JAKARTA (TheInsiderStories) – United States’ (US) Energy Information Administration (EIA) raised its forecasts for the country and global benchmark crude prices this year. The agency also lifted its 2020 and 2021 expectations for US crude production, according to its Short-term Energy Outlook report released Tuesday (01/04).
US crude oil production is expected to rise by 1.06 million barrels per day (bpd) in 2020 to a record of 13.30 million bpd, above its previous forecast for a rise of 930,000 bpd. The output in 2021 is forecast to rise by 410,000 bpd to 13.71 million bpd, according to the EIA.
“We forecast US crude oil production will reach new records in 2020 and 2021, driven primarily by higher production in the Permian region of Texas and New Mexico,” EIA said in a statement.
EIA estimates the US has exported more total crude oil and petroleum products than it has imported since September. The agency forecasts that the US will be a net exporter of total crude oil and petroleum products by 0.8 million bpd in 2020 and by 1.4 million bpd in 2021.
The agency said both global oil supply and consumption are expected to grow in 2020, with supply from non-OPEC producers, particularly the US, Norway, Brazil, and Canada, more than offsetting declining production from OPEC. A shale boom has helped make the United States the world’s biggest oil producer, overtaking Saudi Arabia and Russia.
EIA forecasts Brent crude oil spot prices will average US$65 per barrel in 2020 and $68 in 2021, compared with an average of $64 in 2019. EIA expects West Texas Intermediate (WTI) crude oil prices will average about $5.50 lower than Brent prices through 2020 and 2021, compared with an average WTI discount of about $7.35 in 2019.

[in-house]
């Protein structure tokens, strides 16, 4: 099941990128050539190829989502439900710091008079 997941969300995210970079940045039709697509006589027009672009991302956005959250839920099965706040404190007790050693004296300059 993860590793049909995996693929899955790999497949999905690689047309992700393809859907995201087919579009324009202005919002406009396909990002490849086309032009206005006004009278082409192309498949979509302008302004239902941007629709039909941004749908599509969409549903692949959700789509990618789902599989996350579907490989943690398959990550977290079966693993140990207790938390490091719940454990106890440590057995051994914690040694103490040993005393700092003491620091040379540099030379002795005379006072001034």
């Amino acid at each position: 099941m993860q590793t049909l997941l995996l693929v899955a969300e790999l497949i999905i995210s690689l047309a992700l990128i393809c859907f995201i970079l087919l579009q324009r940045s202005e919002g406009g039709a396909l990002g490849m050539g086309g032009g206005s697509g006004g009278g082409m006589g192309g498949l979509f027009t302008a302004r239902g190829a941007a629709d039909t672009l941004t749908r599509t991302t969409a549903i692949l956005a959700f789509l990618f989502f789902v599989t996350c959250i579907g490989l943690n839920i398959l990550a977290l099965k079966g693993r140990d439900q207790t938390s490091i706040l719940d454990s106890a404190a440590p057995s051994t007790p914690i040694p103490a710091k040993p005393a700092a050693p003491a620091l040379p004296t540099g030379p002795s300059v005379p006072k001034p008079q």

Global liquid fuel inventories were mostly unchanged in 2019, and EIA expects they will grow by 0.3 million bpd in 2020 and then decline by 0.2 million bpd in 2021.
EIA sees that US refinery runs will rise by 3 percent from 2019 to a record level of 17.5 million bpd in 2020, resulting in refinery utilization rates that average 93 percent in 2020. EIA expects diesel wholesale will rise from an average of 43 cents per gallon (gal) in 2019 to a forecast peak of 53 cents per gal in March 2020 and an annual average of 50 cents per gal in 2020. EIA expects diesel margins to decline to 49 cents per gal in 2021.
US dry natural gas production set a new record in 2019, averaging 92.0 billion cubic feet per day (Bcfpd). EIA forecasts dry natural gas production will rise to 94.7 Bcfpd in 2020 and then decline to 94.1 Bcfpd in 2021. Production in the Appalachian region drives the forecast as it shifts from growth in 2020 to declining production in 2021.
The agency said the US coal production will total 597 million short tons (MMst) in 2020, down 93 MMst (14 percent) from 2019, as a result of declining domestic demand for coal in the electric power sector and lower demand for US exports. EIA expects that coal production will again fall by 16 MMst (3 percent) in 2021 as export demand stabilizes and declines in the US power sector demand slow.
For 2020, the agency expects US petroleum and other liquid fuels demand to climb 160,000 bpd to 20.64 million bpd in 2020, below its previous forecast for a rise of 170,000 bpd to 20.75 million bpd. Demand is expected to rise 70,000 bpd to 20.71 million bpd in 2021, the EIA said.
Meantime, the American Petroleum Institute (API) reported late Tuesday that US crude supplies rose by 1.1 million barrels for the week ended Jan. 10. The API data also showed a stockpile climb of 3.2 million barrels for gasoline, while distillate stocks rose by 6.8 million barrels.
API also forecast supply increases of 3.3 million barrels for gasoline and 1.3 million barrels for distillates. West Texas Intermediate crude for February delivery CLG20, -0.21 percent rose 15 cents, or 0.3 percent, to settle at $58.23 a barrel on the New York Mercantile Exchange, while March Brent BRNH20, -0.19 percent added 29 cents, or about 0.5 percent, to $64.49 a barrel on ICE Futures Europe.
Written by Lexy Nantu, Email: firstname.lastname@example.org